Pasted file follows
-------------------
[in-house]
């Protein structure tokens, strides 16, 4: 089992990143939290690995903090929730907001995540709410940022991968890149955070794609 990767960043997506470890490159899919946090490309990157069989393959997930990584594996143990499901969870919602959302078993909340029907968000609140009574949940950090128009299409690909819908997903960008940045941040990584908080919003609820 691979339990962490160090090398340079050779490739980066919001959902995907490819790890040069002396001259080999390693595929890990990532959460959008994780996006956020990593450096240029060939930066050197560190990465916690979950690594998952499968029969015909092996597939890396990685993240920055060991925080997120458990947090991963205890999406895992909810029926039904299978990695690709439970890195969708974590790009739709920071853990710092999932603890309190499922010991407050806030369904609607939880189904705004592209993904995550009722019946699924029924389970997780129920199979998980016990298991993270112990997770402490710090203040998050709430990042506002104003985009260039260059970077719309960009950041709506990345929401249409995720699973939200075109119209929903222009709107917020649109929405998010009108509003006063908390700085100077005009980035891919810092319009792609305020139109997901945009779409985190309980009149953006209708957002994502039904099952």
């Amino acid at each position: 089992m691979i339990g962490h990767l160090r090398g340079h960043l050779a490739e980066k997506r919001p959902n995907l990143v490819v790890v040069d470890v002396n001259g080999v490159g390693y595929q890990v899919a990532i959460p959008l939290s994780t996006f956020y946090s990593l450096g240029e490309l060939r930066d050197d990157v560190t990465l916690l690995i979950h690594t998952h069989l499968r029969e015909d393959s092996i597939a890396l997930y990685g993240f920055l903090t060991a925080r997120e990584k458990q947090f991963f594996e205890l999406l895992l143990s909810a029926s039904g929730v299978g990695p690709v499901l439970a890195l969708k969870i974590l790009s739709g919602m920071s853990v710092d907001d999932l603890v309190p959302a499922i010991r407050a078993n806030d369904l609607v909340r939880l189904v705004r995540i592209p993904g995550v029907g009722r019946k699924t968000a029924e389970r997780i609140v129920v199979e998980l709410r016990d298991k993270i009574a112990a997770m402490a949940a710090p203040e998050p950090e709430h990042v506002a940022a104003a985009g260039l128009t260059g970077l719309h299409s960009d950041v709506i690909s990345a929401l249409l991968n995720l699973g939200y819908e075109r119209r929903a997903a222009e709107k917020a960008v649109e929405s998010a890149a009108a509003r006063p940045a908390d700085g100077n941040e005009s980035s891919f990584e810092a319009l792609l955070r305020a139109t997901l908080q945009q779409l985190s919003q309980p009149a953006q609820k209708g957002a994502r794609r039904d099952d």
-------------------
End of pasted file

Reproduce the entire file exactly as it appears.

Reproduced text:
[in-house]
């Protein structure tokens, strides 16, 4: 089992990143939290690995903090929730907001995540709410940022991968890149955070794609 990767960043997506470890490159899919946090490309990157069989393959997930990584594996143990499901969870919602959302078993909340029907968000609140009574949940950090128009299409690909819908997903960008940045941040990584908080919003609820 691979339990962490160090090398340079050779490739980066919001959902995907490819790890040069002396001259080999390693595929890990990532959460959008994780996006956020990593450096240029060939930066050197560190990465916690979950690594998952499968029969015909092996597939890396990685993240920055060991925080997120458990947090991963205890999406895992909810029926039904299978990695690709439970890195969708974590790009739709920071853990710092999932603890309190499922010991407050806030369904609607939880189904705004592209993904995550009722019946699924029924389970997780129920199979998980016990298991993270112990997770402490710090203040998050709430990042506002104003985009260039260059970077719309960009950041709506990345929401249409995720699973939200075109119209929903222009709107917020649109929405998010009108509003006063908390700085100077005009980035891919810092319009792609305020139109997901945009779409985190309980009149953006209708957002994502039904099952």
């Amino acid at each position: 089992m691979i339990g962490h990767l160090r090398g340079h960043l050779a490739e980066k997506r919001p959902n995907l990143v490819v790890v040069d470890v002396n001259g080999v490159g390693y595929q890990v899919a990532i959460p959008l939290s994780t996006f956020y946090s990593l450096g240029e490309l060939r930066d050197d990157v560190t990465l916690l690995i979950h690594t998952h069989l499968r029969e015909d393959s092996i597939a890396l997930y990685g993240f920055l903090t060991a925080r997120e990584k458990q947090f991963f594996e205890l999406l895992l143990s909810a029926s039904g929730v299978g990695p690709v499901l439970a890195l969708k969870i974590l790009s739709g919602m920071s853990v710092d907001d999932l603890v309190p959302a499922i010991r407050a078993n806030d369904l609607v909340r939880l189904v705004r995540i592209p993904g995550v029907g009722r019946k699924t968000a029924e389970r997780i609140v129920v199979e998980l709410r016990d298991k993270i009574a112990a997770m402490a949940a710090p203040e998050p950090e709430h990042v506002a940022a104003a985009g260039l128009t260059g970077l719309h299409s960009d950041v709506i690909s990345a929401l249409l991968n995720l699973g939200y819908e075109r119209r929903a997903a222009e709107k917020a960008v649109e929405s998010a890149a009108a509003r006063p940045a908390d700085g100077n941040e005009s980035s891919f990584e810092a319009l792609l955070r305020a139109t997901l908080q945009q779409l985190s919003q309980p009149a953006q609820k209708g957002a994502r794609r039904d099952d």